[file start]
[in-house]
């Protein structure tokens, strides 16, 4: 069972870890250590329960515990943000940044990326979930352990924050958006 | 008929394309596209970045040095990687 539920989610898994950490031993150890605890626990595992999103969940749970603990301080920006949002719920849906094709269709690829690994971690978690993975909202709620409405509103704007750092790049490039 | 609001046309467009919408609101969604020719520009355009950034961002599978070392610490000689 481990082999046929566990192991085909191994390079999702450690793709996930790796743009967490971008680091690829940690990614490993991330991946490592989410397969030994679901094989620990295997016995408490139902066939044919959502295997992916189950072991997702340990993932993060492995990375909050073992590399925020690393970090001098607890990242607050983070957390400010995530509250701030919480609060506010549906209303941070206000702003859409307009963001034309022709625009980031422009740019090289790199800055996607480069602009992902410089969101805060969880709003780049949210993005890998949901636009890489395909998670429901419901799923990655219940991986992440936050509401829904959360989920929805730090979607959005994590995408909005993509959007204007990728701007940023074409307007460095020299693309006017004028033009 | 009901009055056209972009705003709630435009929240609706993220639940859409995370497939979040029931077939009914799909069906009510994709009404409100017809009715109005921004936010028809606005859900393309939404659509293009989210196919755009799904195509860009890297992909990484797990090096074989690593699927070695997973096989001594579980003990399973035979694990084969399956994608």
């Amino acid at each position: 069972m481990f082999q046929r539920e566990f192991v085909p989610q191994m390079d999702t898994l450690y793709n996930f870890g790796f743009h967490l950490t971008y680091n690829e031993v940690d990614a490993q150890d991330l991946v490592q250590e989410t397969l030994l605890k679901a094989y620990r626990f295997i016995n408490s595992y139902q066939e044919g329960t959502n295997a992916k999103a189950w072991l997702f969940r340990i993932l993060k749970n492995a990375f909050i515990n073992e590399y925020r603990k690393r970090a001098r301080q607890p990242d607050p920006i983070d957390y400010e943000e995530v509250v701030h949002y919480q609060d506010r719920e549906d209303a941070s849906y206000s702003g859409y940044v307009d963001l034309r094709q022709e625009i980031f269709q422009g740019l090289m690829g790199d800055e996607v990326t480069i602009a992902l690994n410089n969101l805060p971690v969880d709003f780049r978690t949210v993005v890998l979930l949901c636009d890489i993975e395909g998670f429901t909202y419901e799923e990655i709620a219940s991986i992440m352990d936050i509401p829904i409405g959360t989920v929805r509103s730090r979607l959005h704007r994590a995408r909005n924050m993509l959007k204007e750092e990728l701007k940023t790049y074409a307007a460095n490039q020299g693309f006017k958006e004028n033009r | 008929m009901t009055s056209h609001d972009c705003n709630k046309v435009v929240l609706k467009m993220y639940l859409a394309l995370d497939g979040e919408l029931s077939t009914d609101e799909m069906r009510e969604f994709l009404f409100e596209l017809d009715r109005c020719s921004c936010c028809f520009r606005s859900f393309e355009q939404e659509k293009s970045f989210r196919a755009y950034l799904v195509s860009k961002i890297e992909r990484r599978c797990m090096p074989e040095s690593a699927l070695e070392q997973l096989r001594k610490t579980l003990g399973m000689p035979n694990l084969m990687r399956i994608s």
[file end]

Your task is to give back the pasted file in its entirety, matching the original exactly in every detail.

[in-house]
């Protein structure tokens, strides 16, 4: 069972870890250590329960515990943000940044990326979930352990924050958006 | 008929394309596209970045040095990687 539920989610898994950490031993150890605890626990595992999103969940749970603990301080920006949002719920849906094709269709690829690994971690978690993975909202709620409405509103704007750092790049490039 | 609001046309467009919408609101969604020719520009355009950034961002599978070392610490000689 481990082999046929566990192991085909191994390079999702450690793709996930790796743009967490971008680091690829940690990614490993991330991946490592989410397969030994679901094989620990295997016995408490139902066939044919959502295997992916189950072991997702340990993932993060492995990375909050073992590399925020690393970090001098607890990242607050983070957390400010995530509250701030919480609060506010549906209303941070206000702003859409307009963001034309022709625009980031422009740019090289790199800055996607480069602009992902410089969101805060969880709003780049949210993005890998949901636009890489395909998670429901419901799923990655219940991986992440936050509401829904959360989920929805730090979607959005994590995408909005993509959007204007990728701007940023074409307007460095020299693309006017004028033009 | 009901009055056209972009705003709630435009929240609706993220639940859409995370497939979040029931077939009914799909069906009510994709009404409100017809009715109005921004936010028809606005859900393309939404659509293009989210196919755009799904195509860009890297992909990484797990090096074989690593699927070695997973096989001594579980003990399973035979694990084969399956994608």
């Amino acid at each position: 069972m481990f082999q046929r539920e566990f192991v085909p989610q191994m390079d999702t898994l450690y793709n996930f870890g790796f743009h967490l950490t971008y680091n690829e031993v940690d990614a490993q150890d991330l991946v490592q250590e989410t397969l030994l605890k679901a094989y620990r626990f295997i016995n408490s595992y139902q066939e044919g329960t959502n295997a992916k999103a189950w072991l997702f969940r340990i993932l993060k749970n492995a990375f909050i515990n073992e590399y925020r603990k690393r970090a001098r301080q607890p990242d607050p920006i983070d957390y400010e943000e995530v509250v701030h949002y919480q609060d506010r719920e549906d209303a941070s849906y206000s702003g859409y940044v307009d963001l034309r094709q022709e625009i980031f269709q422009g740019l090289m690829g790199d800055e996607v990326t480069i602009a992902l690994n410089n969101l805060p971690v969880d709003f780049r978690t949210v993005v890998l979930l949901c636009d890489i993975e395909g998670f429901t909202y419901e799923e990655i709620a219940s991986i992440m352990d936050i509401p829904i409405g959360t989920v929805r509103s730090r979607l959005h704007r994590a995408r909005n924050m993509l959007k204007e750092e990728l701007k940023t790049y074409a307007a460095n490039q020299g693309f006017k958006e004028n033009r | 008929m009901t009055s056209h609001d972009c705003n709630k046309v435009v929240l609706k467009m993220y639940l859409a394309l995370d497939g979040e919408l029931s077939t009914d609101e799909m069906r009510e969604f994709l009404f409100e596209l017809d009715r109005c020719s921004c936010c028809f520009r606005s859900f393309e355009q939404e659509k293009s970045f989210r196919a755009y950034l799904v195509s860009k961002i890297e992909r990484r599978c797990m090096p074989e040095s690593a699927l070695e070392q997973l096989r001594k610490t579980l003990g399973m000689p035979n694990l084969m990687r399956i994608s």